It is interesting how and when things come back to us. I am currently rereading Ralph Ellison’s 1952 novel Invisible Man. I haven’t touched the book in years, but I was drawn to it a few weeks ago as I reorganized one of my book shelves.

I didn’t set out to reread; I was actually skimming through the Prologue when it called out to me:

"I am an invisible man. No, I am not a spook like those who haunted Edgar Allen Poe; nor am I one of your Hollywood-movie ectoplasms. I am a man of substance, of flesh and bone, fiber and liquids—and I might even be said to possess a mind. I am invisible, understand, simply because people refuse to see me."

For many years, I did projects as a ghost or staff writer. I was invisible. My name was not attached to my work, but it was my voice nonetheless. The anonymity provided me with a space to test out my writing style while addressing topics that I was deeply passionate about, but not quite ready to greenlight as my own.

When I did finally shift and started writing for a byline, I gravitated towards writing about race, gender, culture, and education—these were my comfort zones. But somewhere along the way, I started getting push back—I was warned that I would blackball my career as a professional writer if I kept addressing these topics.

An unsolicited email from a stranger began with, “You probably would make a lot more money if you didn’t write about race so much.”

This advice threw me for a slight loop not because it was mean-spirited or ill-advised but because, unfortunately, he was right.

There are those in the world of free enterprise who truly feel as if race and culture are “niche” topics that are only of interest to a narrow, targeted audience. Because profitability drives almost everything, outlets with smaller bandwidths simply don’t have the same earning potential as some of the larger, more established outlets; therefore, they can only pay for what sells.

Just recently, I took a quick glance at some of the most popular writing job boards; I didn’t see any postings that expressed an interest in the topics of culture or race, but this doesn’t mean that these topics are irrelevant or marginal. In fact, I’d like to argue the exact opposite.

Writing about race and culture are more important now than ever before. We cannot assume that just because something is unspoken or unseen, it is irrelevant. Relevancy is subjective. Visibility is subjective.

For many years, the voices of Black writers were marginalized and often the only outlets that we had access to were those that were created for and catered to a Black audience. Occasionally, some writers would break through the proverbial glass ceiling and have opportunities to write for a “mainstream” outlet.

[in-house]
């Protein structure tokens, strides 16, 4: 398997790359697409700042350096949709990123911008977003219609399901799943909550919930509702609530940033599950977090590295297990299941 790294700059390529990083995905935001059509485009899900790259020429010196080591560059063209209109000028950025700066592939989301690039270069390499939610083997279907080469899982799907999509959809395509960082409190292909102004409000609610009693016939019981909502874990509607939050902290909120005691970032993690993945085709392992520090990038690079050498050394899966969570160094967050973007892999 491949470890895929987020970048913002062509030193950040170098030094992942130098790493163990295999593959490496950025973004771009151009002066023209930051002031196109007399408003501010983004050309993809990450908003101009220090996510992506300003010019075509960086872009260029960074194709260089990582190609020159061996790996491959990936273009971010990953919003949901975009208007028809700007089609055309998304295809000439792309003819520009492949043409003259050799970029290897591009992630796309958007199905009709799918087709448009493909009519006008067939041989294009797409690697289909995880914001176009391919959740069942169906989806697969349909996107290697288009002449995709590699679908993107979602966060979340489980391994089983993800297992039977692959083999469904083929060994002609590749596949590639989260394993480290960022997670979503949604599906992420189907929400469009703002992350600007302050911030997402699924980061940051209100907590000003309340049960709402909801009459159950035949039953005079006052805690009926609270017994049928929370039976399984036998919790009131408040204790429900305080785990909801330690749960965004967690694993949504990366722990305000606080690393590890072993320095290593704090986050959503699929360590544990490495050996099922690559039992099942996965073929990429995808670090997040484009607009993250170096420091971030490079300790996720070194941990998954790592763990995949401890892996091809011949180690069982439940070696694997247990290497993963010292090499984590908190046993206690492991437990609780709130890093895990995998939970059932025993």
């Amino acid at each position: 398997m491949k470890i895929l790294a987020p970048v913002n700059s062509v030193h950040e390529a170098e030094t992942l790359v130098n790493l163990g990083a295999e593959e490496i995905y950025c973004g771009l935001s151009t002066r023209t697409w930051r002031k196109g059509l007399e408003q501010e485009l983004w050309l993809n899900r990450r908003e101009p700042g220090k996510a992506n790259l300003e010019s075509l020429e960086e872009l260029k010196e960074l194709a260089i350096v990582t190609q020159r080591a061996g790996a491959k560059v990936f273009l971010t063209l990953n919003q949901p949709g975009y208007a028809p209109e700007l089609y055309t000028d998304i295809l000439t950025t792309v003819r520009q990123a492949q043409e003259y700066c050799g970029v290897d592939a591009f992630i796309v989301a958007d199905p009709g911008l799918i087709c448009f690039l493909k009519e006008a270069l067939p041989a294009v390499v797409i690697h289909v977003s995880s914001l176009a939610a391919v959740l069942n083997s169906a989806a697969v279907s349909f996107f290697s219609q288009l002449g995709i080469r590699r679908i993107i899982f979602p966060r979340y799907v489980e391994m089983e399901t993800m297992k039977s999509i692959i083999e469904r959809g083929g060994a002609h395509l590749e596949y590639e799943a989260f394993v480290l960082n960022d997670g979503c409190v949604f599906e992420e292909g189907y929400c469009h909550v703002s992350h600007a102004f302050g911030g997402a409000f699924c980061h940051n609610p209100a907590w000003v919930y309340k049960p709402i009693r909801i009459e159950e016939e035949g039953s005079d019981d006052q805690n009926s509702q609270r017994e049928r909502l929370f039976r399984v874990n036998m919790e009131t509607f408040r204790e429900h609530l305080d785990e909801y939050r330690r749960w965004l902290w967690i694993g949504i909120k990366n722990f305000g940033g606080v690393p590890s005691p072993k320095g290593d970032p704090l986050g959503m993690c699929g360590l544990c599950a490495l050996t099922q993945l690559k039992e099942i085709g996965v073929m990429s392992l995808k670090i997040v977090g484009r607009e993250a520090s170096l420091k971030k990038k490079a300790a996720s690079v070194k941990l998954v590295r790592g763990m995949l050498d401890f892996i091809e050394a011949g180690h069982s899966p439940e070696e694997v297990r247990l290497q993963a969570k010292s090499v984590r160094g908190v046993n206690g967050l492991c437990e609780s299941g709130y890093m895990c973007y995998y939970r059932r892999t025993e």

On the surface, things seem to be much better today. With the proliferation of the Internet and social media, the lines of demarcation have shifted. Like me, many writers of color now write for multiple outlets. Yet, that doesn’t mean that there isn’t still a problem.

In a colorblind society, one might just nod and say that it doesn’t really matter, but it does. Even while writing this, I am overtly aware that some readers may question why I am writing about race for an outlet that caters to freelancers. One might ask: Doesn’t our bond as freelancers trump our differences?

That problem centers on what Ellison captured in his book: invisibility. With more outlets that aim to give voice to minority experiences, there is an even greater need for solid content. Yet, paradoxically, the content needed for these outlets may conflict or be in contrast to the colorblind credo that seems to be so popular right now.

It creates quite the conundrum for writers in terms of how to position themselves—if I write for a niche market, have I minimized my chances to write for a mainstream outlet? If I write for a mainstream outlet, have I mitigated my ability to write for a community that I identify with?

And then there is the compensation factor. Because several outlets geared towards people of color are new and up and coming, they don’t have the capital to pay writers at all or, at least, pay them competitively. For someone who is trying to monetize their writing, no matter how much they may want to write about culture and race, they may not be able to afford to.

Is this a reflection of systemic racism? An unjust system? Poor funding streams?

I wish I had an answer and could wrap this up with some great closing sentence, but I can’t. I just know that there is a line of demarcation when it comes to what writers are incentivized to write about and there’s nothing colorblind about it.

“Who knows but that, on the lower frequencies, I speak for you?” - Ralph Ellison